Letters of Intent received in 2018

LoI 2020-2019
The Origin of Outflows in Evolved Stars

Date: 7 September 2020 to 11 September 2020
Category: Non-GA Symposium
Location: Leuven, Belgium
Contact: Leen Decin (leen.decin@kuleuven.be)
Coordinating division: Division G Stars and Stellar Physics
Other divisions: Division B Facilities, Technologies and Data Science
Division C Education, Outreach and Heritage
Division H Interstellar Matter and Local Universe
Chair of SOC: Leen Decin (University of Leuven)
Chair of LOC: Clio Gielen (University of Leuven)



1) Origin of stellar outflows: Theory
a. Low-mass stars (1/2 day)
b. Massive stars (1/2 day)
2) Origin of stellar outflows: Observational diagnostics
a. Low-mass stars (1/2 day)
b. Massive stars (1/2 day)
3) Interstellar enrichment by stellar winds (1/2 day)
a. Heavy-element enrichment
b. Chemical lifecycle of galaxies
4) Binarity (1/2 day)
a. Role in total loss of mass – including gravitational-wave events
b. Role in shaping the outflow
5) Astrochemistry (1/2 day)
a. As diagnostic tool – gas and dust
b. Laboratory and quantum-chemical Astrophysics
6) Observing facilities (1/2 day)
a. Current and Future
b. Through wavelength range (from optical to millimeter)
7) Hot topics (1/2 day)
8) Education (1/2 day)
a. Focus on PhD students and post-docs
i. Theoretical Astrophysics
ii. Instrumentation and proposal writing
iii. Computational astrophysics (state-of-the art numerical codes exploiting HPC facilities)
b. Outreach
i. Children and Teenagers
ii. General Public



The prime parameter determining the evolution of a star is its mass. Any modification to the stellar mass over time has large repercussions on its evolutionary path. Both low-mass and massive stars are known to power strong stellar winds at the end of their life. Such winds carry away both mass and momentum from the star’s surface, with rates that vary as a function of stellar luminosity, evolutionary phase, and chemical composition (i.e. metallicity). The mass-loss rate determines the type of the stellar end product and the amount by which these stars contribute to the chemical enrichment of the interstellar medium, hence providing the building blocks of planets and life. A proper understanding of stellar evolution and of the chemical make-up of the pristine building blocks in the Universe near and far can thus not be achieved without a detailed understanding of the wind physics during the late stages of stellar evolution as a function of the cosmic environment.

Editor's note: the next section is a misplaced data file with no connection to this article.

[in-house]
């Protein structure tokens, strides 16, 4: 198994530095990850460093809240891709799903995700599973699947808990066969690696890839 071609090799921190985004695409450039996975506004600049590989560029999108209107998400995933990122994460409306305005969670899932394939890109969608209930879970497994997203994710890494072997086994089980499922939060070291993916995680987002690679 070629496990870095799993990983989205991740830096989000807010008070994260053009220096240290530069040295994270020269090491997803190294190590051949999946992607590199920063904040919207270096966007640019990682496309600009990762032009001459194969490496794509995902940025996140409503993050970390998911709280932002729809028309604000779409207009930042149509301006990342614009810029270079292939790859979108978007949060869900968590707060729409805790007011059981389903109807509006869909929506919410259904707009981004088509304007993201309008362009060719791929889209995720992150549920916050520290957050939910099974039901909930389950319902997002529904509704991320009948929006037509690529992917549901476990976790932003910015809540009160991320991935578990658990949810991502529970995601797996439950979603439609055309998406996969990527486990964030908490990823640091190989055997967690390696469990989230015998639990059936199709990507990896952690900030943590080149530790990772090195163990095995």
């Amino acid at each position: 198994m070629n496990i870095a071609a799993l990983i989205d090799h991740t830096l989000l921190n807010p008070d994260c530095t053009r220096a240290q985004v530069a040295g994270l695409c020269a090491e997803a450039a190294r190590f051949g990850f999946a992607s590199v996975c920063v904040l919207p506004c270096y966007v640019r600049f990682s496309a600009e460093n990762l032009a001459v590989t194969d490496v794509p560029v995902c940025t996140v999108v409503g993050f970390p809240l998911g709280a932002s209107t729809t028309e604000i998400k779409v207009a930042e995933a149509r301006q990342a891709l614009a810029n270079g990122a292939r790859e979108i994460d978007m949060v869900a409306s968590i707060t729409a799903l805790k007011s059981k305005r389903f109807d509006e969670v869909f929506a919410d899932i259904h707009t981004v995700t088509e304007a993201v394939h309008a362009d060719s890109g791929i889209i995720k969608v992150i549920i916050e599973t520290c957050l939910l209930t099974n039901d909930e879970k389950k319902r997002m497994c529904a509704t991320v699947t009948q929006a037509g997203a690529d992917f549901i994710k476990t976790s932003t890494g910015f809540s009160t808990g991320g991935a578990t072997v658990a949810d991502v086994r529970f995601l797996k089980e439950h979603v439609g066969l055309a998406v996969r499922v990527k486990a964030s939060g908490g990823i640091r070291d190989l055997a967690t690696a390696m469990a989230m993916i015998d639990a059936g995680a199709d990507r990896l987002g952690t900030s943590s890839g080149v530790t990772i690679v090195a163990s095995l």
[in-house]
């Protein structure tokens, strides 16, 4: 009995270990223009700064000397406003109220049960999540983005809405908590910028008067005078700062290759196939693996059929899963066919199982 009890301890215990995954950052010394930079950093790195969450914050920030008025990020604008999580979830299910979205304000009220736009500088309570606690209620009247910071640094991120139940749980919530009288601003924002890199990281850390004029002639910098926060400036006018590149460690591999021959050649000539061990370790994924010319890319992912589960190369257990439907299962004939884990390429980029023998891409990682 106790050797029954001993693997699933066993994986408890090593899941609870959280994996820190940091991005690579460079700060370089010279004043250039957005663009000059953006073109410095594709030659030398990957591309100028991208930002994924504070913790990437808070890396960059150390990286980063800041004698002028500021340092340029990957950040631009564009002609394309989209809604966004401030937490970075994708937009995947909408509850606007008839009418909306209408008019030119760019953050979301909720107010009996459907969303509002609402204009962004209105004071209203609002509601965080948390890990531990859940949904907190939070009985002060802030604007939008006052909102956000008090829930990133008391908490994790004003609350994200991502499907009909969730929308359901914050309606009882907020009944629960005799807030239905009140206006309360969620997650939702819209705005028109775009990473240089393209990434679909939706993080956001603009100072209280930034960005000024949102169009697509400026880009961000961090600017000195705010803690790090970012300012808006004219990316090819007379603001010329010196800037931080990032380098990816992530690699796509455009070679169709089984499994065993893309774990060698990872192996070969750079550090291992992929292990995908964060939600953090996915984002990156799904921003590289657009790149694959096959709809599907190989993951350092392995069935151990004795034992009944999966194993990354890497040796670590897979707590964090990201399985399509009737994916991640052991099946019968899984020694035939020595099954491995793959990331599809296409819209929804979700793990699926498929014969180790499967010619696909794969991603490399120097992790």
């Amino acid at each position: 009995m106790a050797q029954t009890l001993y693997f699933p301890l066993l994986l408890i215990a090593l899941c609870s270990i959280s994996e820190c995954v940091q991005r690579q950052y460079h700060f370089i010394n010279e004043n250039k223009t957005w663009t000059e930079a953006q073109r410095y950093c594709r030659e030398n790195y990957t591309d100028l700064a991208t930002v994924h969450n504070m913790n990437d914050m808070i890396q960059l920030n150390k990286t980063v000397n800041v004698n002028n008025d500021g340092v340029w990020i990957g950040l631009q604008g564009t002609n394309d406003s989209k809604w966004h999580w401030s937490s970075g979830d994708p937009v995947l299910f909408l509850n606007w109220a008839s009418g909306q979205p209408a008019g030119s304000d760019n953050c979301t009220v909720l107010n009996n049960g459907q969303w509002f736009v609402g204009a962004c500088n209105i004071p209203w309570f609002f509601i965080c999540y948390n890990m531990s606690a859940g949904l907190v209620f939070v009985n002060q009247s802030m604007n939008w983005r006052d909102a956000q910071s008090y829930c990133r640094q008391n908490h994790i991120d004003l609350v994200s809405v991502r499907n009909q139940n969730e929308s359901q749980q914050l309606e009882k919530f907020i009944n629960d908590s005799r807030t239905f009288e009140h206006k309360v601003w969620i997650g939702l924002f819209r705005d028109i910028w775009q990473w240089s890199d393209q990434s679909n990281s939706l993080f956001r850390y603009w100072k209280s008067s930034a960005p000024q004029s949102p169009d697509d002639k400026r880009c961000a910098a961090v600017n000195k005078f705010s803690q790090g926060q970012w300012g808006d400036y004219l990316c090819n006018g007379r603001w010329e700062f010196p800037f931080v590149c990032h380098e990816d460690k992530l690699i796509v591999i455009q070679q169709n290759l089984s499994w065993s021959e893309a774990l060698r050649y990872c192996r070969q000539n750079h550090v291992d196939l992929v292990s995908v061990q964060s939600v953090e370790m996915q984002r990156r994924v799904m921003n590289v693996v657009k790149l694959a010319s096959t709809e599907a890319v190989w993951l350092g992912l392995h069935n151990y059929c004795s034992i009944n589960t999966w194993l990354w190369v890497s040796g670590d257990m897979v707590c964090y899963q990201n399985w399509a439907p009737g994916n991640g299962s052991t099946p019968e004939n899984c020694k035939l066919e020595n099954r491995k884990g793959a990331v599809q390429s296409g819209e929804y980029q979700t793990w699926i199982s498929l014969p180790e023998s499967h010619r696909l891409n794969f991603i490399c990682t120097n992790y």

Observations and theory provide strong evidence for the fact that the outflows of these evolved stars are the dominant sources for the chemical enrichment of the interstellar medium (ISM). Key species such as carbon, nitrogen, and oxygen are synthesized in the core of low-mass stars with the s-process being responsible for the origin of approximately half the atomic nuclei heavier than iron. In massive stars, the temperature and pressure in the core can reach high enough values for fusion of carbon, oxygen, and then even heavier elements like neon, magnesium, and silicon. Low-mass stars will slowly eject their atmosphere via a stellar wind, transiting through the post-AGB phase into a planetary nebula. Massive stars eject mass via a fast stellar outflow and finally via a supernova explosion, the latter providing one of the sources for r-process elements. While elements are further processed into a large variety of molecules and dust species in the stellar outflows of low-mass stars, an analogous chemistry does not occur in the winds of massive stars. The wind driving mechanism between low-mass and massive stars is also highly different with atomic line driving being the cause for the winds of massive stars, dust continuum driving for low-mass stars, and potentially molecular line driving for red supergiant winds. And while the dynamical chemistry seems highly different in low-mass and massive evolved stars, their outflows share various common characteristics including non-local thermodynamic equilibrium conditions, density inhomogeneities, radiative forces and hence acceleration, creation of bow shocks at the interface with the ISM, etc.

In addition, recent observations provide support for 50-90% of all stars being part of a binary (or multiple) system. Binary interaction impacts the evolution of stars and hence can play a decisive role for the stellar end product that is produced. The ground-braking detection of the first gravitational-wave event in September 2015, which was caused by the merging of a binary black hole system with surprisingly high inferred masses, is just one of numerous examples indicating our limited understanding of winds of massive stars. Recent high spatial resolution observations also have set aside the long-standing idea that the winds of low-mass stars are spherically symmetric with clear evidence of stellar and planetary companions shaping the wind’s morphology.